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Sick Poems

Table of Contents

  1. Open Windows by Sara Teasdale
  2. The Passing June by Jessie Belle Rittenhouse
  3. On a Restoration from Sickness by Eliza and Sarah Wolcott

  1. Open Windows

    by Sara Teasdale

    Out of the window a sea of green trees
    Lift their soft boughs like the arms of a dancer,
    They beckon and call me, "Come out in the sun!"
    But I cannot answer.

    I am alone with Weakness and Pain,
    Sick abed and June is going,
    I cannot keep her, she hurries by
    With the silver-green of her garments blowing.

    Men and women pass in the street
    Glad of the shining sapphire weather,
    But we know more of it than they,
    Pain and I together.

    They are the runners in the sun,
    Breathless and blinded by the race,
    But we are watchers in the shade
    Who speak with Wonder face to face.

  2. The Passing June

    by Jessie Belle Rittenhouse

    I am shut in as June goes by,
    And can but see one little tree
    Tossing its new leaves to the sky
    With the old ecstasy.

    And of the sky itself I see
    Only a curving arc of blue,
    That brings the larkspur dawn to me
    And holds the evening true.

    I am shut in as June goes by,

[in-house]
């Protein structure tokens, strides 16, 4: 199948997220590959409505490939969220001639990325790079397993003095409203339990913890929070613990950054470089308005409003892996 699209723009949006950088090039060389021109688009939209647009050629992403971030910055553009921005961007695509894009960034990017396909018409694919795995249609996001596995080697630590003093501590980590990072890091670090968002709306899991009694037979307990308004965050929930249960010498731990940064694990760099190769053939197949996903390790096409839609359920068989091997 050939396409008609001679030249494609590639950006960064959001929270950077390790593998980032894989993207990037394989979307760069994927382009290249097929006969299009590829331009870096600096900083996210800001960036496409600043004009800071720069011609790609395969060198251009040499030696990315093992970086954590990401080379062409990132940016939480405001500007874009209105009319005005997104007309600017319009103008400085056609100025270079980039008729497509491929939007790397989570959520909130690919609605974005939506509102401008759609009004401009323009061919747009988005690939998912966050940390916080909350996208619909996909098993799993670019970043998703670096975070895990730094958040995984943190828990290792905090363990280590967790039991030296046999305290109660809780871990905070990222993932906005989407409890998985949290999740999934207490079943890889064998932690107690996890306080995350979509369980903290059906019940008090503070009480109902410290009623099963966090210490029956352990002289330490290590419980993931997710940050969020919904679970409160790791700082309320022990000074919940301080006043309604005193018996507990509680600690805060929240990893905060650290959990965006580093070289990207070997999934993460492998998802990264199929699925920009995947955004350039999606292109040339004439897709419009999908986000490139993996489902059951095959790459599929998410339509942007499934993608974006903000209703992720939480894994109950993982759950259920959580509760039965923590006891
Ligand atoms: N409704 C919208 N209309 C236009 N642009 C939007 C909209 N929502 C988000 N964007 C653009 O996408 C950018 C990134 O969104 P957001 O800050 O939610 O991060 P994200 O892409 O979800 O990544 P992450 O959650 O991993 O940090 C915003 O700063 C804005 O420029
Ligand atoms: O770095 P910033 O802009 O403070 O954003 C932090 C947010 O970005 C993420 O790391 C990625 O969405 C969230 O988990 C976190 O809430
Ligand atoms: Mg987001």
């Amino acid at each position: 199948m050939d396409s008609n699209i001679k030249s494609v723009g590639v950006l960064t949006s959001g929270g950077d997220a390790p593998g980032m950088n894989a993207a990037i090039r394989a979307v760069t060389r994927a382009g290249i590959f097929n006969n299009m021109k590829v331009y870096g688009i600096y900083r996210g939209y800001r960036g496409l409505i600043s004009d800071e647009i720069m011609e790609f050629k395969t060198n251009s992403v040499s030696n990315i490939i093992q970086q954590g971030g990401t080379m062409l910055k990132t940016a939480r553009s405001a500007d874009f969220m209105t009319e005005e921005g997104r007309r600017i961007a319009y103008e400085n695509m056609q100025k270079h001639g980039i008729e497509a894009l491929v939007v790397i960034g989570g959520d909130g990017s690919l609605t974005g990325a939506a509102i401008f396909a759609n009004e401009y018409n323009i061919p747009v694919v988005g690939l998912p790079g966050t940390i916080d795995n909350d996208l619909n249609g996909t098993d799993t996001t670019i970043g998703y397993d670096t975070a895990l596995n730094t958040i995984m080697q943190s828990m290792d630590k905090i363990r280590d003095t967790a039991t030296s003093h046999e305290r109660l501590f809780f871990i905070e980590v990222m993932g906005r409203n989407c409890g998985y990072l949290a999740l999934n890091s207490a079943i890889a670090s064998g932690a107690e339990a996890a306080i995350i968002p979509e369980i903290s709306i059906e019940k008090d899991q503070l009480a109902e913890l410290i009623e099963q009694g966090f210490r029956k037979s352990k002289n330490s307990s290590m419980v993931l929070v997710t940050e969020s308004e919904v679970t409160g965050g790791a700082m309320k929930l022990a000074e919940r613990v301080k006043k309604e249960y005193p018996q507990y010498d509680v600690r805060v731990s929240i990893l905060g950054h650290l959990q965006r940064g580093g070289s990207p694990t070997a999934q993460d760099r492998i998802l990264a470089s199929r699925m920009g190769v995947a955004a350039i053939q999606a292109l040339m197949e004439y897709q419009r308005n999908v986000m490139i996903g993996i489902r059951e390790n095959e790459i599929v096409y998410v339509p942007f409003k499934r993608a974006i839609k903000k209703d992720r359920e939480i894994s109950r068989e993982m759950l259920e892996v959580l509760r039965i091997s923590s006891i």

But every day you come to me,
    And I am glad to lose the sky
    And every dancing tree.

  3. On a Restoration from Sickness

    by Eliza and Sarah Wolcott

    In condescension, may the balm
    Of Gilead now appear,
    With strength'ning cords the mind to calm,
    And thus dispel all fear.

    Far belter light than sun-shine give,
    May we by seeking find;
    A sick-bed teaches us He lives,
    When we're to prayer inclin'd.

    Grateful to God and friends most kind,
    May we be ever found;
    Establish d faith adorn the mind,
    And every grace abound.

    Let harmony and love adorn
    Our few and fleeting days,
    And fit us for that glorious morn,
    When Christ himself arrays.

    When troubles rise, let us resort
    To the Physician, God,
    And hope and trust He'll bring to nought
    Obstructions in the road.

    Your sympathy for me bestow'd
    I yet remember well;
    And how my heart within me glow'd,
    When written accents fell.